Have you ever driven past a landscape that had some problems with it? As a horticulturist and landscape consultant, my attention tends to be diverted whenever I see ‘Landscape No-No’s’ like this one.
I recently shared the photo of the landscape, above, on my Facebook page and invited people to identify three things wrong with the landscape. I received a lot of comments including “looks like Versailles by the inept” and “shrubs arranged like funny looking ottomans spread across gravel.”
It’s important to not that my reasons for showing examples like this isn’t to shame the homeowners. Rather, my goal is to help others to learn to identify problems and give them easy steps to correct or avoid them in the first place.
So, using this landscape as an example, let’s look at the problems and later, focus on how to solve them:
1. Shrubs are planted too closely together. It’s obvious that there are too many plants in this area and the mature size of the shrubs wasn’t factored in when the landscape was designed. The types of shrubs selected are just fine – desert ruellia (Ruellia peninsularis) is a good choice with its purple blossoms and drought tolerance. Also included in this area are Baja fairy duster (Calliandra californica) and ‘Green Cloud’ sage (Leucophyllum frutescens ‘Green Cloud’), which are good choices too, just not spaced so closely together or planted in such high numbers.
2. Lack of different plant types. This problem has to do with the landscape design and curb appeal of the home. As you can see, there is a tree, a couple of succulents (prickly pear cactus & yucca), and a LOT of shrubs. However, the landscape suffers from an overabundance of shrubs.
3. Incorrectly pruned flowering shrubs. These lovely, flowering shrubs have been turned into anonymous, green blobs, lacking in beauty and character. In fact, you would have to look closely to be able to identify what each type of shrub is. The problem has to do with what is missing from this landscape, which are attractive shrubs allowed to grow into their natural shapes, covered in colorful flowers. Other problems associated with maintaining flowering shrubs this way is that it is stressful for the plant, shortens their lifespan, causes to them to use more water to regrow their leaves, and creates more maintenance.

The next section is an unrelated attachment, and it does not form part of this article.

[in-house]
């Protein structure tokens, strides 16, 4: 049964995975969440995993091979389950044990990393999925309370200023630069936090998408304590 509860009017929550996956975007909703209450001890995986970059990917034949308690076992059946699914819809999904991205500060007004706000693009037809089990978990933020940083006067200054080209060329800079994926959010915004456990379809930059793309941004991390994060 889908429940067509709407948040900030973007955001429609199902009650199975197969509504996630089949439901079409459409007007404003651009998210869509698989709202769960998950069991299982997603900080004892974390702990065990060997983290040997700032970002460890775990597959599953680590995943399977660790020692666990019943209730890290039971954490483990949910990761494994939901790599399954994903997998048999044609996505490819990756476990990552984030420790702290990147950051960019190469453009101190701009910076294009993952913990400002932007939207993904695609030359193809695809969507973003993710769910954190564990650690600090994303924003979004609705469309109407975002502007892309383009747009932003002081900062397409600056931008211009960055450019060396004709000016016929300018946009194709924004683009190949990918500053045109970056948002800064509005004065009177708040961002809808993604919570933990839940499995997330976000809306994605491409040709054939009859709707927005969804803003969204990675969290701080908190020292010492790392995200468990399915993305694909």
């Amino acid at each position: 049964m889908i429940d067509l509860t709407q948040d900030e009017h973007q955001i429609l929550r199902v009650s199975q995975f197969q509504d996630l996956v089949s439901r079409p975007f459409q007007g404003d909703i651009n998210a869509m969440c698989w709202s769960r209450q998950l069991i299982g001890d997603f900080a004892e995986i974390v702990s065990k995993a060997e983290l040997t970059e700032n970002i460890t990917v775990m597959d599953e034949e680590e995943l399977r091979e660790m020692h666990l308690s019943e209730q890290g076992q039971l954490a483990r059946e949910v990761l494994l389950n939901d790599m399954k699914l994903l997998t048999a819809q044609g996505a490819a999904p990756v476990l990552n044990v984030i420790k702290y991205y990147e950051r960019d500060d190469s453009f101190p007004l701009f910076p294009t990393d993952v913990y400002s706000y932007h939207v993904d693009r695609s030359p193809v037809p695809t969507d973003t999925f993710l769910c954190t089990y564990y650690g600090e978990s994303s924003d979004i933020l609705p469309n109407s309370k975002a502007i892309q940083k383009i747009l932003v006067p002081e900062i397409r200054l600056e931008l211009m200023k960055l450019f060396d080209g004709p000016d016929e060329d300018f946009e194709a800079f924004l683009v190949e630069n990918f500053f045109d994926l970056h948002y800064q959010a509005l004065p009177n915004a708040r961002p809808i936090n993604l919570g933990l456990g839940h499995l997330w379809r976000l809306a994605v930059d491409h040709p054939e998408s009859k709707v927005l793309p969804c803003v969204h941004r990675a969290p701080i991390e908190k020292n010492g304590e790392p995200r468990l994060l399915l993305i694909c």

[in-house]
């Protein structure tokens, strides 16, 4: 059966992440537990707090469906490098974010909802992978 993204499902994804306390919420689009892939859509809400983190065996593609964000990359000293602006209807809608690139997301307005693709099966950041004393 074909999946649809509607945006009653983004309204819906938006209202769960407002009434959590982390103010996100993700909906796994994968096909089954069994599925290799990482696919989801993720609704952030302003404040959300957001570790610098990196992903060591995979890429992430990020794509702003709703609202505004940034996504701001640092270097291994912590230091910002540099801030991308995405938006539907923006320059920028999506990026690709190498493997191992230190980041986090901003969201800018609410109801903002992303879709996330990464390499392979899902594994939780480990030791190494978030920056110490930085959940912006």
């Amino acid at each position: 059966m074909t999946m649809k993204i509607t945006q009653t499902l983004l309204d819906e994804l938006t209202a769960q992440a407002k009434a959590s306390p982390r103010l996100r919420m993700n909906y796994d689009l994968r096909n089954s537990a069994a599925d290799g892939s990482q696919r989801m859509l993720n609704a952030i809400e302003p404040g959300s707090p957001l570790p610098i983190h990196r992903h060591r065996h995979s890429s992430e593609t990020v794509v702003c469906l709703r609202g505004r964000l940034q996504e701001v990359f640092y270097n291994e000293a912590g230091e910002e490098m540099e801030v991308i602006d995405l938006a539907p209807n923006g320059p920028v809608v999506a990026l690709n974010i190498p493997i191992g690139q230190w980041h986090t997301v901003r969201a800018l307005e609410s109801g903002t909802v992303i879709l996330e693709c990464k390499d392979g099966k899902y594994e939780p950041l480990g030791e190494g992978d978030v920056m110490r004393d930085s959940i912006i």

Now that we have identified the problems, we can now look to the solutions. I will use the landscape above as my example:
– Remove excess shrubs. Remove 24 of the existing 32 shrubs so that you are left with eight flowering shrubs. To decide what shrubs to remove, learn what type of shrub they are and look up how large they are at maturity. Then, make sure that the ones that remain have enough room to grow. Shrubs should be places up near the house, to anchor the corners of the landscape, and flank an entry.
– Severely prune back remaining shrubs. One of the things I love about most shrubs is that they have a ‘restart button’ where much of the damage that has been done due to excessive pruning can be reversed. Severe renewal pruning entails pruning back shrubs to approximately 1 1/2 feet tall and wide. You’ll have nothing left but woody branches and little to no leaves. However, this stimulates the plant to produce new, healthy growth. For summer-blooming shrubs like those above, this type of pruning should be done in spring. The key is to keep hedge trimmers away from your newly pruned shrubs forever. Any pruning should be done using hand pruners, loppers, and pruning saws. This will work with most shrubs except for a few that were in declining health.
Click here to see how to prune flowering shrubs correctly.
– Incorporate lower-growing plants such as groundcovers and succulents. A well-designed landscape has plants with varying heights, including those at ground level. For this particular drought tolerant landscape, I would add a few boulders and plant some gopher plant (Euphorbia rigida) and twin flower agave (Agave geminiflora) alongside them. Other ideas for low-growing succulents include ‘Blue Elf’ aloe, Moroccan mound, and artichoke agave. Flowering groundcovers would also look nice like angelita daisy (Tetraneuris acaulis), blackfoot daisy (Melampodium leucanthum), and sandpaper verbena (Glandularia rigida). I also like to use damianita, trailing lantana, and penstemon for color at lower heights.
Transforming this landscape and others like it doesn’t have to be difficult, and the results are dramatic. What you’ll be left with is a beautiful landscape filled with healthy plants that use less water and needs little maintenance.
I hope that this will be helpful to you and I plan on introducing more ‘Landscape No-No’s’ along with how to solve them. I’d love to hear your thoughts 🙂